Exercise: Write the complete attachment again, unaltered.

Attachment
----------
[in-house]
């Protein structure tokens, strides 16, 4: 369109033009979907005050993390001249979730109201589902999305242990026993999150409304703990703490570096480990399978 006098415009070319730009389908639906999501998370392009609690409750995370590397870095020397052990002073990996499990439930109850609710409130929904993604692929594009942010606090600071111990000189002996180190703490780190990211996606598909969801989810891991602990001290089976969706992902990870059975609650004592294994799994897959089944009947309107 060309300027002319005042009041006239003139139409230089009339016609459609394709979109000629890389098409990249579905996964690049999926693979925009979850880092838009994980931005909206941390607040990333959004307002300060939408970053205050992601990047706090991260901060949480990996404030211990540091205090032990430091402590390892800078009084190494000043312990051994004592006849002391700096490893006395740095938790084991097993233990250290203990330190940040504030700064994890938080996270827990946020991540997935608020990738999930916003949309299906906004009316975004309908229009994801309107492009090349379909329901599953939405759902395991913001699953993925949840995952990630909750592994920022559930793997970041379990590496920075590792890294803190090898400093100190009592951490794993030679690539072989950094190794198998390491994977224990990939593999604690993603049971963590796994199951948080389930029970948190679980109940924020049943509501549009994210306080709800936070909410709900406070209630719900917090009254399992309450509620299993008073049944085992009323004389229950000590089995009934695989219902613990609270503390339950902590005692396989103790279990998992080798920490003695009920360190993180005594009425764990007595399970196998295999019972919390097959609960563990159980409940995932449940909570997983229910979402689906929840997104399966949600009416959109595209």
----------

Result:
[in-house]
């Protein structure tokens, strides 16, 4: 369109033009979907005050993390001249979730109201589902999305242990026993999150409304703990703490570096480990399978 006098415009070319730009389908639906999501998370392009609690409750995370590397870095020397052990002073990996499990439930109850609710409130929904993604692929594009942010606090600071111990000189002996180190703490780190990211996606598909969801989810891991602990001290089976969706992902990870059975609650004592294994799994897959089944009947309107 060309300027002319005042009041006239003139139409230089009339016609459609394709979109000629890389098409990249579905996964690049999926693979925009979850880092838009994980931005909206941390607040990333959004307002300060939408970053205050992601990047706090991260901060949480990996404030211990540091205090032990430091402590390892800078009084190494000043312990051994004592006849002391700096490893006395740095938790084991097993233990250290203990330190940040504030700064994890938080996270827990946020991540997935608020990738999930916003949309299906906004009316975004309908229009994801309107492009090349379909329901599953939405759902395991913001699953993925949840995952990630909750592994920022559930793997970041379990590496920075590792890294803190090898400093100190009592951490794993030679690539072989950094190794198998390491994977224990990939593999604690993603049971963590796994199951948080389930029970948190679980109940924020049943509501549009994210306080709800936070909410709900406070209630719900917090009254399992309450509620299993008073049944085992009323004389229950000590089995009934695989219902613990609270503390339950902590005692396989103790279990998992080798920490003695009920360190993180005594009425764990007595399970196998295999019972919390097959609960563990159980409940995932449940909570997983229910979402689906929840997104399966949600009416959109595209």